Why does caramel burn so easily?

Talk about an inspired question, thanks reader Jo! Most pastry makers know how prone a pan of caramel is to burning if you don’t cool it right away with cold cream or butter, or take it off the heat when it’s still a light amber color. Indeed the whole caramelization process comes on in a rush. You cook and cook and cook this clear syrup until it starts to yellow then it’s dark yellow then brown and whoa nelly! — it’s burnt.

Why does this happen? Partly because molten sugar is a very dense liquid and tends to hold heat. But there’s another more interesting reason which has to do with the caramelization reactions themselves. Most Joe Pastry readers probably already know something about caramelization. It begins to happen to table sugar when it’s combined with water and heated above 300 degrees Fahrenheit. At that point the sucrose starts breaking into its component glucose and fructose molecules, and as the temperature goes up the glucose and fructose molecules themselves start breaking apart.

What do they break into? Pieces. Stuff. No one really knows for sure, but lots and lots of different types of molecules — many of them reactive. These mystery molecules start reacting with each other, as well as with any yet-unbroken glucose and fructose molecules. The result is of course browning and all sorts of different flavors.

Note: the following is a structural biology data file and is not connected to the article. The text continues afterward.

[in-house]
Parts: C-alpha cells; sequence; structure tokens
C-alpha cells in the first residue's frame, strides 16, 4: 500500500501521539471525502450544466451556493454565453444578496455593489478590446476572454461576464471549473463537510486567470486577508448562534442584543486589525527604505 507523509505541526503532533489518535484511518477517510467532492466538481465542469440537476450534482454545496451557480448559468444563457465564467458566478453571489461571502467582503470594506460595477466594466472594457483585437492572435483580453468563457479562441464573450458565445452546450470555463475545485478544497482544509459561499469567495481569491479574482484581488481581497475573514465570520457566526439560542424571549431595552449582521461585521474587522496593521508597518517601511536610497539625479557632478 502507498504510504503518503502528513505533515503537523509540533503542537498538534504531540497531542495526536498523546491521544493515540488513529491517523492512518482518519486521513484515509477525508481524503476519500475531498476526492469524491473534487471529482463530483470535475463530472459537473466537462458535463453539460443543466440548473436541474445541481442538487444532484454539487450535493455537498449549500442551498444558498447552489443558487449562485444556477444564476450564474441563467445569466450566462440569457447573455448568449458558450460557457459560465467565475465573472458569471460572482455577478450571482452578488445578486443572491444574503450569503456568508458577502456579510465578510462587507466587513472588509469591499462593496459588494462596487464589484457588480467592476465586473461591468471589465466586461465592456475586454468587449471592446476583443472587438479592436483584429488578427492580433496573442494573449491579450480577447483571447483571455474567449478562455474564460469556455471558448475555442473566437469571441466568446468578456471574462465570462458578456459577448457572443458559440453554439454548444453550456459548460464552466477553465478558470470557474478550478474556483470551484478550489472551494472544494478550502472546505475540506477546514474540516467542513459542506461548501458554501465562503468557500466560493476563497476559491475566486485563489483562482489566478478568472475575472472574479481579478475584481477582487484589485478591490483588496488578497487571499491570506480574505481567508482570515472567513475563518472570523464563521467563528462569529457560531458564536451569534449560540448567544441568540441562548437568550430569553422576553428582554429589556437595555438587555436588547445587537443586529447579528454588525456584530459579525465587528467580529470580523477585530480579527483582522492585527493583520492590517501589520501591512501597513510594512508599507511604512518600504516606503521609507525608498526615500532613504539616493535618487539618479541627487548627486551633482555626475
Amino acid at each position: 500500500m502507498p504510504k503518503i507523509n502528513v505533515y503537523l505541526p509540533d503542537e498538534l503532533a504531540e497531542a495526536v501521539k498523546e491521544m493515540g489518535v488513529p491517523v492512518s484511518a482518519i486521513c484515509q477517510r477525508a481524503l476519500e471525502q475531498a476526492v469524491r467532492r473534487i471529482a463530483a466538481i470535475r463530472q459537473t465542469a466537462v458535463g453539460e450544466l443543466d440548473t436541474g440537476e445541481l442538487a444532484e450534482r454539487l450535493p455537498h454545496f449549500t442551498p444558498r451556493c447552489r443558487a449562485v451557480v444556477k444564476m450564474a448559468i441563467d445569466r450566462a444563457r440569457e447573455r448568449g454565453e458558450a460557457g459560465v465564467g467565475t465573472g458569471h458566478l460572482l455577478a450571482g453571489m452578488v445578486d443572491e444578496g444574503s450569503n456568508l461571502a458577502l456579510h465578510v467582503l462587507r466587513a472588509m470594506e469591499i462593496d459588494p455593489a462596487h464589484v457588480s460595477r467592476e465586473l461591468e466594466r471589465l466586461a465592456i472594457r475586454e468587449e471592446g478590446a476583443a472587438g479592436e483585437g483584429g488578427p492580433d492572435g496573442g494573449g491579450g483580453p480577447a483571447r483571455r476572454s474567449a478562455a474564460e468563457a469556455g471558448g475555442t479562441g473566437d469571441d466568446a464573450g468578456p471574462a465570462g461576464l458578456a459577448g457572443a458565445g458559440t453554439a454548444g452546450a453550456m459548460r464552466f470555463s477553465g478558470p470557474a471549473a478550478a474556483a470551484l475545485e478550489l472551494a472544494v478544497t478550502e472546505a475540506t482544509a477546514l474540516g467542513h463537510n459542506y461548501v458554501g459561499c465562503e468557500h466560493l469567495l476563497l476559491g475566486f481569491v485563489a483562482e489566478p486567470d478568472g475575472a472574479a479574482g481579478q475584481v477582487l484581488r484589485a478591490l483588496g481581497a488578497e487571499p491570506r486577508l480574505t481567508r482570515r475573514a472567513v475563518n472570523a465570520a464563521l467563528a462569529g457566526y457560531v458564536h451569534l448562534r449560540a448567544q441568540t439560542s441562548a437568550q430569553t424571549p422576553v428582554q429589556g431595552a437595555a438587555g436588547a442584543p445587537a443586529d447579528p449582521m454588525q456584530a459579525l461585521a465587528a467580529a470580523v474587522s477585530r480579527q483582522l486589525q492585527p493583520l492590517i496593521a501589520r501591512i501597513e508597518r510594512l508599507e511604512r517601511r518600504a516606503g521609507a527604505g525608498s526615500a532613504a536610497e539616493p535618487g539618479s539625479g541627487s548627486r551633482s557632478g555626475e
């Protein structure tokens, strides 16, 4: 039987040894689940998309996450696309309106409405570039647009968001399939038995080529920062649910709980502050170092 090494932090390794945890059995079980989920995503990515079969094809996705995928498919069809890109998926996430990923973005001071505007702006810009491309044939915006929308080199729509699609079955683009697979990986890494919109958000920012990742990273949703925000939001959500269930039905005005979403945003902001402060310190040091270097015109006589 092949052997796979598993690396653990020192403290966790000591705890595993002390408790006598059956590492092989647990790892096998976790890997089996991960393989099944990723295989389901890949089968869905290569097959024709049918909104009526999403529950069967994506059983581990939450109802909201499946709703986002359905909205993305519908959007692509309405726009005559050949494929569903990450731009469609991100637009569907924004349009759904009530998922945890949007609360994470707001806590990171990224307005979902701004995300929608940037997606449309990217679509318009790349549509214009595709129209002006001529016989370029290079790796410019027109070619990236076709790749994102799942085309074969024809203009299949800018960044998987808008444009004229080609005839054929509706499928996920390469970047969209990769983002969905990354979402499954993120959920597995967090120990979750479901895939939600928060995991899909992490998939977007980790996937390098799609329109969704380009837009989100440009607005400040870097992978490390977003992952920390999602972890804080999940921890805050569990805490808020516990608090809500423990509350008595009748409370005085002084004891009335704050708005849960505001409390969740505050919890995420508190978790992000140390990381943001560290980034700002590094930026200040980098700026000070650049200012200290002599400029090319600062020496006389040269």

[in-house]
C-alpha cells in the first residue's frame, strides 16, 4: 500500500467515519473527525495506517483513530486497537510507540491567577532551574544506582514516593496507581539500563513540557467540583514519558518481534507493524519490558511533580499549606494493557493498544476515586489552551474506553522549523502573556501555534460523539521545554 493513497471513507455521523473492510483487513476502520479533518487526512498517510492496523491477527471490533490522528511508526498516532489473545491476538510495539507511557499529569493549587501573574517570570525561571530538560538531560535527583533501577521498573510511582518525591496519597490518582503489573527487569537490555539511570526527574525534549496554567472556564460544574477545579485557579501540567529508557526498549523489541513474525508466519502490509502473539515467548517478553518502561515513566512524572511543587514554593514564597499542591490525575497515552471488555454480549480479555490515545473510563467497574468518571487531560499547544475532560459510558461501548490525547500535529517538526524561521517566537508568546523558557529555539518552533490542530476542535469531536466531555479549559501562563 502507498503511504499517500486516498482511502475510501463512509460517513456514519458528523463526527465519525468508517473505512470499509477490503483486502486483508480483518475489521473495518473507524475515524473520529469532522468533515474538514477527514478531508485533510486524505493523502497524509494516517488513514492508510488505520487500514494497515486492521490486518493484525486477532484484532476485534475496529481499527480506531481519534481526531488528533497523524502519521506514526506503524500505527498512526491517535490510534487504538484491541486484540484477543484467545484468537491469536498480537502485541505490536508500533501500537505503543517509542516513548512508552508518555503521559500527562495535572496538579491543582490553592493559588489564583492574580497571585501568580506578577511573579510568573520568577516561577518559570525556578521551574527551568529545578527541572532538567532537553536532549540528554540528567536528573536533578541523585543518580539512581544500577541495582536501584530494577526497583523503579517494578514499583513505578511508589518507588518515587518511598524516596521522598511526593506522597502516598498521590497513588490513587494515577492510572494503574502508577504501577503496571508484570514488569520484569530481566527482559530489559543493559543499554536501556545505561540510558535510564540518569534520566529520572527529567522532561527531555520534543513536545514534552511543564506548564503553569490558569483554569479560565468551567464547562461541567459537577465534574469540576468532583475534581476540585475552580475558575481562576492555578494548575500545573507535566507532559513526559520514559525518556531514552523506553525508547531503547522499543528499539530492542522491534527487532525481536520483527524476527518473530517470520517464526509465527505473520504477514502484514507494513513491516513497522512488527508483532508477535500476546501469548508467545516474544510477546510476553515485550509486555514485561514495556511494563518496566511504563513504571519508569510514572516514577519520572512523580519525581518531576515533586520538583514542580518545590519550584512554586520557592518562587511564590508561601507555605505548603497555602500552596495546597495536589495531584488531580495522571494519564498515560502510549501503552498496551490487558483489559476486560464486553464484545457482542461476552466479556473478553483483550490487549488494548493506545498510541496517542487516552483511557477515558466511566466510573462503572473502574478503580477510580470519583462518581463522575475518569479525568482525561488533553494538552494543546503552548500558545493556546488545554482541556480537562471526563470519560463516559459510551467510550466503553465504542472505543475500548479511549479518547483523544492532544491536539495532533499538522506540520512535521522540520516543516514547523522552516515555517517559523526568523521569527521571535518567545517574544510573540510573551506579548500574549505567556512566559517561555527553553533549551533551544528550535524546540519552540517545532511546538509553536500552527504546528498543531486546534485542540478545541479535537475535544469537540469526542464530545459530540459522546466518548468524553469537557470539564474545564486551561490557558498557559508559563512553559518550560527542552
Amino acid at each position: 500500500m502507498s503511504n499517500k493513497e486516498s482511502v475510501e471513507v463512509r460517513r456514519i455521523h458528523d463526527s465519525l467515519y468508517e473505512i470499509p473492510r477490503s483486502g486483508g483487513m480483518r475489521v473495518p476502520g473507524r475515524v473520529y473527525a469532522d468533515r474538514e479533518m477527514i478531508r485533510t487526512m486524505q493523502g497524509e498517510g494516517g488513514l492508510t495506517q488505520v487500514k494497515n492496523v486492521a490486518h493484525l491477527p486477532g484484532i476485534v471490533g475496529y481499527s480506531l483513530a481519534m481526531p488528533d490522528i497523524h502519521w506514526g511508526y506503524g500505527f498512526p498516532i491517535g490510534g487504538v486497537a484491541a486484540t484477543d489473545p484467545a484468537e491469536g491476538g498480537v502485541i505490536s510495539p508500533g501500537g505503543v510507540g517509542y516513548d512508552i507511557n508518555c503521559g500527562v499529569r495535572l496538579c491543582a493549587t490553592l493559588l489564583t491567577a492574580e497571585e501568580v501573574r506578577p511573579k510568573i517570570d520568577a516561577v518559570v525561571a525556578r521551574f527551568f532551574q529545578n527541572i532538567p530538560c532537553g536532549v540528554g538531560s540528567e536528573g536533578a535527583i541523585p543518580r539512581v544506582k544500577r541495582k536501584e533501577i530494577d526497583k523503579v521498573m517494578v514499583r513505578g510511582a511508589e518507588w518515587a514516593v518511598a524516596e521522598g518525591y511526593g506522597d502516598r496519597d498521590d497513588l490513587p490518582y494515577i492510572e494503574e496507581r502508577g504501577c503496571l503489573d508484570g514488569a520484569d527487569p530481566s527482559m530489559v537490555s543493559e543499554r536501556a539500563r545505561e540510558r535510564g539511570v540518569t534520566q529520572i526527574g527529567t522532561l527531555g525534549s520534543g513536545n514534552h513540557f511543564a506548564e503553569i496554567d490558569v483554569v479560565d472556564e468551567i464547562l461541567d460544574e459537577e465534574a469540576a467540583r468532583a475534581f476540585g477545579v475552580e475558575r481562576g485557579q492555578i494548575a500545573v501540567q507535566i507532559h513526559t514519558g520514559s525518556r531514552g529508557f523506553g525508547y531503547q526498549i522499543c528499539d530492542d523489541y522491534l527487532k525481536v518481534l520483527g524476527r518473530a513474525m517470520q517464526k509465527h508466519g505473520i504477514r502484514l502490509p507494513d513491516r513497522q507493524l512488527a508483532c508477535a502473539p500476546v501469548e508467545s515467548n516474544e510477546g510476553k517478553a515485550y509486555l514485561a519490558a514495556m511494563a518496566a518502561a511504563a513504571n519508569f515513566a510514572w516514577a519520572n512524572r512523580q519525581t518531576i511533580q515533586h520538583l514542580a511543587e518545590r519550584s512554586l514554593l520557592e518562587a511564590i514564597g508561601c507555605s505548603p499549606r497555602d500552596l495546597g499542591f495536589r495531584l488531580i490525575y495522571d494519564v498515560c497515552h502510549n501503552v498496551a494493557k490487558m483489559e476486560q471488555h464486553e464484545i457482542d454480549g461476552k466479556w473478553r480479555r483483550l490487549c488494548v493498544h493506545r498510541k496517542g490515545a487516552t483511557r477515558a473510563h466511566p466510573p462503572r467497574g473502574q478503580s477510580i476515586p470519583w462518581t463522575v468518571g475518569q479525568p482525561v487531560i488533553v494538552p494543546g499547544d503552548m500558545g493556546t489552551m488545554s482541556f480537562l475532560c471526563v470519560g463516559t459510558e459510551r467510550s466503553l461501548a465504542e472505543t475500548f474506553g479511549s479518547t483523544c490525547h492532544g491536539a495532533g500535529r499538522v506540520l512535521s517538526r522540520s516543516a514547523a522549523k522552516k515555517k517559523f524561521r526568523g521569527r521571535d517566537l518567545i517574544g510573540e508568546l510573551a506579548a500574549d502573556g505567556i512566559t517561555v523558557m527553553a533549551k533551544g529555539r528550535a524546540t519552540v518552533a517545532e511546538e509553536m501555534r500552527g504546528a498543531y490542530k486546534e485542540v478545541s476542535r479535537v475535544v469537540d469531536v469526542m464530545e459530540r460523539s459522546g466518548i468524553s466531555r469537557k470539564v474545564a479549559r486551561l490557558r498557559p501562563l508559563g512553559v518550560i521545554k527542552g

And also heat. Because at least some of the reactions taking place in the sugar pan are exothermic, which means that heat is one of their by-products. Which also means that, at least to some extent, a pan of caramel is self-heating. Certainly not to the extent that it can make itself boil once the pan is taken off the heat, but enough so that it takes a curiously long time for it to cool down. Get a little drop on your finger and you’re amazed at how such a tiny amount of amber liquid can stay so infernally hot for so darn long. Its ability to generate at least some of its own heat is part of the reason, and why a caramelization reaction can easily turn into a runaway reaction if you don’t watch the pot carefully.

3 thoughts on “Why does caramel burn so easily?”

  1. One could also argue that your blog has gone all exothermic after that last post. I went for a swim earlier today and had that French Polynesian (just guessing 😉 dancing in my head the whole time. I think it’s time for me to revisit pate a choux. As for caramel, I was always under the impression that 186C was the melting point, but I just checked Peter P Greweling’s second edition of “Chocolates & Confections” and the number quoted is 170C and above. And now you tell me it’s 300F (149C). I was always snoozing during Chemistry class so I don’t know for sure, but a little clarification would be much appreciated. Also, more stuff on caramel would be nice – I’m helplessly addicted to the stuff.

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